It was another weekend family outing we were at the DLF Place mall.
I was sitting at the back of the car, with the back of my head resting on the headrest. I was able to look out the windscreen and was able to see the traffic outside. This is a good way to get used to the looming effects of the vOICe. Objects come into the foreground as they come closer and move away as you and or they drive away. Pay attention to the volume and the way the sound moves to determine what is in the foreground. In addition, imperfections on the object will show up as small objects.
At the mall, I spent most of my time in a shop called Food Hall which sells a variety of comestibles. Mom and dad were supervising the grinding of fresh turmeric therefore Sacheta and I had a fair bit of time to look around. Most of the food is in packets though things like bars of chocolate are kept as is on the shelves. There are also freezers that contain a variety of meat, vegetables etc.
The OCR kept reading out snippets from labels and other signage so I was able to find something with coco at the biscuit counter and look at some of the chocolate bars at the chocolate counter. The OCR was particularly handy when I was standing at one place waiting for Sacheta to finish studying something like the counter in front of us. A quick note about looking at the chocolate counter. Beware of the OCR because chocolate bars have a lot of text on them so there is a fair bit of information to absorb and the OCR will take its time. I had a similar experience with signage. There is a restaurant called the hard rock cafe next to Food Hall. It has superb signage which I can read from at least 3 to 5 feet away. The same does not apply to Food Hall. I spent some time looking at its sign but I could only read the word “food”. One more thing, words on packets and signs may be positioned one below the other therefore be ready to scroll and pan by moving your head. The panning is needed due to the large fonts that are used.
Another handy thing that I was able to do was to determine if shelves contained bottles or packets. I use the term “bottles” to include jars and other cylindrical containers. This is important information because I was extra careful near these shelves. Those bottles tend to fall easily and if I am lucky, break. Not that this has ever happened to me but this gives the bottles some extra security and my credit card a lot of peace. The way to check this is to get the shelf into the foreground and focus on what shape emerges. Practice at home with bottles so that you know what they look like. You can hear the rising circular shape or a circular shape that has a near uniform pitch indicating a jar/. Stay about half an arm length away from the shelf for best results.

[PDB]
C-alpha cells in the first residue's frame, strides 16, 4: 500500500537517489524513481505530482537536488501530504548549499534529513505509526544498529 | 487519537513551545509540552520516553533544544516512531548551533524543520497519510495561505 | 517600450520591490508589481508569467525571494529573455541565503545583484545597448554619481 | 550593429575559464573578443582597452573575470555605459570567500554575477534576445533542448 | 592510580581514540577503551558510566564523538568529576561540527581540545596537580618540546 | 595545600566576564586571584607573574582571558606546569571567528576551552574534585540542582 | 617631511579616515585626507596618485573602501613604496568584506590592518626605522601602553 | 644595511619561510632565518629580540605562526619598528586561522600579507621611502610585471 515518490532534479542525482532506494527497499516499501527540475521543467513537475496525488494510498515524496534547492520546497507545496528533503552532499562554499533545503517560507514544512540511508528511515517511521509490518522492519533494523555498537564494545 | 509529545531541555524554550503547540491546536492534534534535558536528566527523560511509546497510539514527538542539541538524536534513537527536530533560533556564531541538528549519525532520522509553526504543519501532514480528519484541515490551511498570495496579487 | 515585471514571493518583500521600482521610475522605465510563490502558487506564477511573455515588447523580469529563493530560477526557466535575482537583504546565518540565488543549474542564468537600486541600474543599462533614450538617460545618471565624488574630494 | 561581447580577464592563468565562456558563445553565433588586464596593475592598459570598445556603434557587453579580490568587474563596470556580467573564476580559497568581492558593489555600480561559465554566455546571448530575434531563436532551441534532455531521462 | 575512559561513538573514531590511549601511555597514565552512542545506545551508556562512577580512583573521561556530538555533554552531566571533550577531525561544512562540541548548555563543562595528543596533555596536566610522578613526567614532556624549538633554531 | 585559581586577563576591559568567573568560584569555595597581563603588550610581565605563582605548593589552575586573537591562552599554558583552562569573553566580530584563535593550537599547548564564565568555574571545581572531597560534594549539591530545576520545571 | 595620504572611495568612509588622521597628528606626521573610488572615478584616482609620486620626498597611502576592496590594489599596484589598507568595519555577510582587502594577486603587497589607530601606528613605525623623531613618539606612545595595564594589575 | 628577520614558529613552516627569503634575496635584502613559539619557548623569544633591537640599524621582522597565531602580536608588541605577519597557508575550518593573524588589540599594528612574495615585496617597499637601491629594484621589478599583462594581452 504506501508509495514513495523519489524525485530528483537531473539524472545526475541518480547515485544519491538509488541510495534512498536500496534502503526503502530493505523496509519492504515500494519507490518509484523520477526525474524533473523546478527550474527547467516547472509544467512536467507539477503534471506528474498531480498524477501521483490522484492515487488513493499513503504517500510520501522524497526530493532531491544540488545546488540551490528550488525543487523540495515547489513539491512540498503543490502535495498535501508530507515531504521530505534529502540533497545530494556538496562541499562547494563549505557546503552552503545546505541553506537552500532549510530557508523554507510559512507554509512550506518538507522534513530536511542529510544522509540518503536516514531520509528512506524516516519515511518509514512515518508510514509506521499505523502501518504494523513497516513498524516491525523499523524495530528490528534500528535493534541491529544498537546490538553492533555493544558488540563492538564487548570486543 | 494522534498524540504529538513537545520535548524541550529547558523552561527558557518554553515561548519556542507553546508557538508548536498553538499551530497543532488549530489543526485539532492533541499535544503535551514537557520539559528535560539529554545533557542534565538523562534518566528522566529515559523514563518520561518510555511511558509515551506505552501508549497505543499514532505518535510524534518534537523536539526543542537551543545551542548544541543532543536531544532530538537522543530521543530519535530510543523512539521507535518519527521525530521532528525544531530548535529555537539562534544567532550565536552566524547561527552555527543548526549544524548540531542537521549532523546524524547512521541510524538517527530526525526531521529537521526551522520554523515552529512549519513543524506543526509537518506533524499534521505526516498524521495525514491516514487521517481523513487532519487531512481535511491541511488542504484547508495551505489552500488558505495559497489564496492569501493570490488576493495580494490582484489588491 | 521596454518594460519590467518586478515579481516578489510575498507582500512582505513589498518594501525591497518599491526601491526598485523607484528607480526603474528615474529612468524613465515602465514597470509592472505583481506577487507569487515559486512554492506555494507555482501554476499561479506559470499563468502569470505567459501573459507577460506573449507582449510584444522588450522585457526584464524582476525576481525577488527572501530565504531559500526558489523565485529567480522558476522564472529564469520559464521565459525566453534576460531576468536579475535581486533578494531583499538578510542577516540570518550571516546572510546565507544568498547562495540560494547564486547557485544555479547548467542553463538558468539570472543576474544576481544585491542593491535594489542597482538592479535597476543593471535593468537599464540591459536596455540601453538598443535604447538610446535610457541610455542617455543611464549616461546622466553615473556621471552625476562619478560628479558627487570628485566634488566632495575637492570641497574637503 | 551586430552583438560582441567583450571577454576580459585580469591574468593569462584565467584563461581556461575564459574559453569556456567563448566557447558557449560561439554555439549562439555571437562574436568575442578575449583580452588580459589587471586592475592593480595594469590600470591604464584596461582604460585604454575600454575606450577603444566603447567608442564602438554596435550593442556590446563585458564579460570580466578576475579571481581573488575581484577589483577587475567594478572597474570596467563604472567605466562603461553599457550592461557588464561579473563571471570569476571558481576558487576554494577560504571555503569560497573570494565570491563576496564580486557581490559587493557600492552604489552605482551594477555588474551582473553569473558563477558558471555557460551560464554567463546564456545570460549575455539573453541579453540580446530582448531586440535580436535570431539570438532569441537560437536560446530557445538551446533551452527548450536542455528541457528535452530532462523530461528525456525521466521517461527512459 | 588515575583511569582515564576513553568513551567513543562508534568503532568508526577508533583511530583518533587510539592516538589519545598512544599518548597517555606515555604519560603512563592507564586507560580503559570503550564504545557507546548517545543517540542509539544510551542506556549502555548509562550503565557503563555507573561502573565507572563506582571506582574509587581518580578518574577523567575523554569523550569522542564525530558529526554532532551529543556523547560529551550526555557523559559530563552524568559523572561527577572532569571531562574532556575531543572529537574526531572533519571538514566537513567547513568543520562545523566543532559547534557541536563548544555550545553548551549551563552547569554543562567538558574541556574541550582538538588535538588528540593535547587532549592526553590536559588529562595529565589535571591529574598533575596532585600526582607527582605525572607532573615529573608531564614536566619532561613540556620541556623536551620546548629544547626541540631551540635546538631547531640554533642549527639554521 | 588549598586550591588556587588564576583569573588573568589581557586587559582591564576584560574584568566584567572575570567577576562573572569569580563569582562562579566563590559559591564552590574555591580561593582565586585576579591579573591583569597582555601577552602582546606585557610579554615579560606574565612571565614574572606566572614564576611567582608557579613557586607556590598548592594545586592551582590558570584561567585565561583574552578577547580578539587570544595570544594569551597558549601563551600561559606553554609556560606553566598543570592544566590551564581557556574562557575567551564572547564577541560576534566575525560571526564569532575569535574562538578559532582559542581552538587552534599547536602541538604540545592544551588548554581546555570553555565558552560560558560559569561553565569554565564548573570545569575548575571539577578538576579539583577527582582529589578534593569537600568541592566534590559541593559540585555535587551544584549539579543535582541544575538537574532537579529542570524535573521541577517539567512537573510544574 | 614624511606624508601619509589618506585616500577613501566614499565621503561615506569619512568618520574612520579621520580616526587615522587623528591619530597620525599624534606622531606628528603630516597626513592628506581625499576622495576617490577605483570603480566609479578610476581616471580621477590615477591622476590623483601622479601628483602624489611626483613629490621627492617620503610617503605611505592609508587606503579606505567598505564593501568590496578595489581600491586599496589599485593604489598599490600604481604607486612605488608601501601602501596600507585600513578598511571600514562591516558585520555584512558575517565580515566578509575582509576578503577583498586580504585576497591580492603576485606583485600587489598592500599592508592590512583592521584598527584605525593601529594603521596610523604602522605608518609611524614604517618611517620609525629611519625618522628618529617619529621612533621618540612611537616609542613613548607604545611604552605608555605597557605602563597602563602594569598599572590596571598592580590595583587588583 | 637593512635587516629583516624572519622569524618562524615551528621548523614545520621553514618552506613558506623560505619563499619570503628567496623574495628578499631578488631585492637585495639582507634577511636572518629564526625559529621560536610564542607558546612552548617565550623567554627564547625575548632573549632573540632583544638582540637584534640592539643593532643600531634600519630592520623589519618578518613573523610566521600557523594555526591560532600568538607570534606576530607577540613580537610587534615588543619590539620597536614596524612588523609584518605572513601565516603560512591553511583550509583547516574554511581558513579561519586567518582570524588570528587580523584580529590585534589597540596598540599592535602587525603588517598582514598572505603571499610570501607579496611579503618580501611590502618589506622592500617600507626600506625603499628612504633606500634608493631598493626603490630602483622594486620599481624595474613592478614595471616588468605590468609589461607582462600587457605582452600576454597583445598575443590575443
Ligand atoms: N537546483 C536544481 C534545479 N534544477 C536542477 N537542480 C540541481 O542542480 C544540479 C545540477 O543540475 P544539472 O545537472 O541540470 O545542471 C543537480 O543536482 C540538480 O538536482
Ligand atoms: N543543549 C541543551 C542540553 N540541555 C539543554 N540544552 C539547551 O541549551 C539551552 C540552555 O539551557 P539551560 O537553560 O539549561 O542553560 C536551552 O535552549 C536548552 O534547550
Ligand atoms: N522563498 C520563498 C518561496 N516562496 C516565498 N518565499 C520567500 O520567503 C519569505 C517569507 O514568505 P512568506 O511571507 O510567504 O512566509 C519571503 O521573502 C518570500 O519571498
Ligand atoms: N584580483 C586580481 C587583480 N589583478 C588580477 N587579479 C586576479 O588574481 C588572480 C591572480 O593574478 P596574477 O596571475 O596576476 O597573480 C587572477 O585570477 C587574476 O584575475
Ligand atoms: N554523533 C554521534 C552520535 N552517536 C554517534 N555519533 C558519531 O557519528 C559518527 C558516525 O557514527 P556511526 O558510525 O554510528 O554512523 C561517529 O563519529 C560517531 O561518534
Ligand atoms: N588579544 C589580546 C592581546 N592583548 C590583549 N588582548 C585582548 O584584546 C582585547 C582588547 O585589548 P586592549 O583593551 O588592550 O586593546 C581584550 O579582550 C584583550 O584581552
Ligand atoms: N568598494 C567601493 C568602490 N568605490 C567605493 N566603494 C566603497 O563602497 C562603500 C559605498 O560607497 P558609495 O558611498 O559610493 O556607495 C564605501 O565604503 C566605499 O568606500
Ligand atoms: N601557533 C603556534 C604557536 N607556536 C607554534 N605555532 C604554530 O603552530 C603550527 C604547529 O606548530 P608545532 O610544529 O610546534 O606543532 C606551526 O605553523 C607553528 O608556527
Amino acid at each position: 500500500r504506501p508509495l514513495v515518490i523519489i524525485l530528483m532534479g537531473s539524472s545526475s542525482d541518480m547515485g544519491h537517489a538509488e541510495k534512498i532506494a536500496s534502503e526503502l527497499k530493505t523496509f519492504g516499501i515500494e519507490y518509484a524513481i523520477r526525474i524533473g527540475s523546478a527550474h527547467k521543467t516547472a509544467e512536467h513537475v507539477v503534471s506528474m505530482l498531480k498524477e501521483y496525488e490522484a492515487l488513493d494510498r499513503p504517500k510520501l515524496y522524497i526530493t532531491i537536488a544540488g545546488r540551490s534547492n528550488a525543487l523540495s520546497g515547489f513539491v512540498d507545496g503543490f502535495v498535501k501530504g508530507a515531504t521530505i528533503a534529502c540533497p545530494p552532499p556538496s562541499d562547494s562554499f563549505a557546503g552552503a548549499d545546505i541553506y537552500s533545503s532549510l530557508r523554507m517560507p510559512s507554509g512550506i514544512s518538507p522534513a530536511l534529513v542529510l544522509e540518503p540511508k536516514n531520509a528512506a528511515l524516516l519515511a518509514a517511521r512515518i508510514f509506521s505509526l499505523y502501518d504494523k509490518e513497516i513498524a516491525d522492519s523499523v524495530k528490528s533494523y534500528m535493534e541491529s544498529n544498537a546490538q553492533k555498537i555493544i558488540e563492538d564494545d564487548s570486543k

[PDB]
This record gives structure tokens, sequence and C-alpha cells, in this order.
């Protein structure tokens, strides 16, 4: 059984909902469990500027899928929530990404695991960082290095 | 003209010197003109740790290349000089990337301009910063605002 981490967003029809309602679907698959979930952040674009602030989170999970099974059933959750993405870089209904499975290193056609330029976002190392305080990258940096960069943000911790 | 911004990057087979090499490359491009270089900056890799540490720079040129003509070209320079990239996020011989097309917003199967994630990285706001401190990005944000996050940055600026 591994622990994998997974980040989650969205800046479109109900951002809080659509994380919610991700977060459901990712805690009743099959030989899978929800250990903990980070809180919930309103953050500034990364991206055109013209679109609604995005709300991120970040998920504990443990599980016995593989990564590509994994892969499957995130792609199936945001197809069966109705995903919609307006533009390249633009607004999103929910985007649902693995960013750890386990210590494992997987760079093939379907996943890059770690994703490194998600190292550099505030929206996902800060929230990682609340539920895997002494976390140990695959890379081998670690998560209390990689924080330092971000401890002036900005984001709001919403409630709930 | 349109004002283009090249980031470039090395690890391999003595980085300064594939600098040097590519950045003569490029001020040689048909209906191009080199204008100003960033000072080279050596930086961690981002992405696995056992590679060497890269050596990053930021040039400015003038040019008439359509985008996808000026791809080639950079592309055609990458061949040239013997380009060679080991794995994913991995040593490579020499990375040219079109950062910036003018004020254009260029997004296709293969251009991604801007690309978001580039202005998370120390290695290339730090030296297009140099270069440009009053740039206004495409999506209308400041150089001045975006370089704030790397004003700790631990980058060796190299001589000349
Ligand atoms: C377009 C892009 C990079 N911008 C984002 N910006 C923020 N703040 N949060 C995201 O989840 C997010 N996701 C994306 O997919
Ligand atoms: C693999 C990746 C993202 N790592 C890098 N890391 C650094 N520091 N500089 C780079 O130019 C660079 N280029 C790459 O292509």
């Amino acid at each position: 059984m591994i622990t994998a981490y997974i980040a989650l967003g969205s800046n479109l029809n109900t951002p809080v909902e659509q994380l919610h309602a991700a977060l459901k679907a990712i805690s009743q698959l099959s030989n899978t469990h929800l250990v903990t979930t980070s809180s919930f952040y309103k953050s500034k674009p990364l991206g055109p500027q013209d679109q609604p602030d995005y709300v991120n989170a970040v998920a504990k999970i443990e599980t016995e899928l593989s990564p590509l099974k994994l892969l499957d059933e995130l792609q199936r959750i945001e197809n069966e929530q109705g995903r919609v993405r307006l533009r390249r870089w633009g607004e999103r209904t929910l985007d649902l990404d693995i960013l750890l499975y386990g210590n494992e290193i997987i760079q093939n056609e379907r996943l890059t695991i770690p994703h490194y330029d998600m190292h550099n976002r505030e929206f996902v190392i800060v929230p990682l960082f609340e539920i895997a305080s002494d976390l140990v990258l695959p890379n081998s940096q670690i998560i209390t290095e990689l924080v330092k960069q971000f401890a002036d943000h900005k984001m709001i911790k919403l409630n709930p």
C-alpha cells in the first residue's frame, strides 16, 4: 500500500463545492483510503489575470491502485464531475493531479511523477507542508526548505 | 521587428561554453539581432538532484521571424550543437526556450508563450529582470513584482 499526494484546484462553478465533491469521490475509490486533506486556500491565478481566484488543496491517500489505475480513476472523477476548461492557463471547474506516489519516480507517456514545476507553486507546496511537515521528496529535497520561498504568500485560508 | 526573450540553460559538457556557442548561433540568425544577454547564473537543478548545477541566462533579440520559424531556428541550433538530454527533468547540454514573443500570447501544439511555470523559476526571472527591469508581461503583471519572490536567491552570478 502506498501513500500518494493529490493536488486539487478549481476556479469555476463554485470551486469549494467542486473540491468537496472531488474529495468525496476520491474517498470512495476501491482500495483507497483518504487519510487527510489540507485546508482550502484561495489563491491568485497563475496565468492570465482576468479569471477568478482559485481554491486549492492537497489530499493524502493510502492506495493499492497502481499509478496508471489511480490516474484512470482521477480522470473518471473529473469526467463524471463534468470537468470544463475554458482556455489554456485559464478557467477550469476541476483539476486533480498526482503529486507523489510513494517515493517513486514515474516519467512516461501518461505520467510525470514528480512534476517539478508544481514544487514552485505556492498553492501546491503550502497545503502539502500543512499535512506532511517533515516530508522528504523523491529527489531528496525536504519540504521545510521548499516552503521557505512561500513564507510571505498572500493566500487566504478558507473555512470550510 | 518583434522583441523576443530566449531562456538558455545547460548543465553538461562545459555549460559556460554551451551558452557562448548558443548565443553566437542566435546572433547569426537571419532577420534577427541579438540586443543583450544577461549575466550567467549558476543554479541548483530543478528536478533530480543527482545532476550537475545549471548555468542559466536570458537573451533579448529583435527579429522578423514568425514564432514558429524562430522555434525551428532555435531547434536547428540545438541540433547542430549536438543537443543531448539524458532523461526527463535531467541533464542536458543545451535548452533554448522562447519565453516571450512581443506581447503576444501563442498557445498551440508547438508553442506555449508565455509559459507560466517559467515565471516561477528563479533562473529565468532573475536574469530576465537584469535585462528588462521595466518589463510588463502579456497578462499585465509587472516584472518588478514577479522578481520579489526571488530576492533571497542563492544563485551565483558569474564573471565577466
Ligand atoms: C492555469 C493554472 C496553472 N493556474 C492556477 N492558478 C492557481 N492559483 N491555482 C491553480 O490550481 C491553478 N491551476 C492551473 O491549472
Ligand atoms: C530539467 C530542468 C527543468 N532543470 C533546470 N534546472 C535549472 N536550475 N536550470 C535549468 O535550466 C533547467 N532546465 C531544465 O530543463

I had the leisure to study packing. Each packet had labels in different fonts and with different font sizes. I don’t know how manufacturers decide the fonts and sizes of labels. However, if any of you are reading this, please use large fonts and keep them standard so that they are machine and human readable. Take the case of a packet that contained “premium almonds;” I was able to read the word “premium” but not the word “almonds.” I suspect this was a font and perhaps a camera placement issue though the word “almonds” was in a large font but Sacheta told me that its styling was different. Small fonts do not help.
If you hear a lot of hard surfaces in the soundscape and or a tropical bird like call, you can be quite certain that you are looking at shelves of packets. If there is space between the hard parts of the soundscapes and you detect a cylinder, then you are looking at shelves of small bottles. You can better experiment with this at shops that sell makeup.
Looking inside the freezers did not yield much information. There were things inside them but I was unable to read their labels and the lighting was variable.
Where is that milkshake?
Once we had finished shopping, we went to Big Chill for beverages and bites. I had ordered a Swiss chocolate milkshake. The waiter placed the glass on the table saying “Swiss chocolate” and vanished. I usually ask someone where the glass is placed. This time, I tilted my head by a few degrees, increased the volume of my bone conduction headset and studied the table to look for that cylinder. I found it and got the glass without mishap. Thanks Dr. Meijer for emphasizing grasping exercises!
Talking about the volume control, it is important hat you can regulate the volume of the soundscapes. An external control is the best for this. Set the vOICe to a volume of 7 or 8 if you are in a noisy environment like a mall and then use the hardware control on the headset to tweak the volume based on your needs.
Finally, if you detect pixelated soundscapes in a shop, it could mean that the lighting is positioned above the shelf or there is a single light source shining down on to the shelf. In this case, get closer to the shelf and do what you can, else ask the staff for help.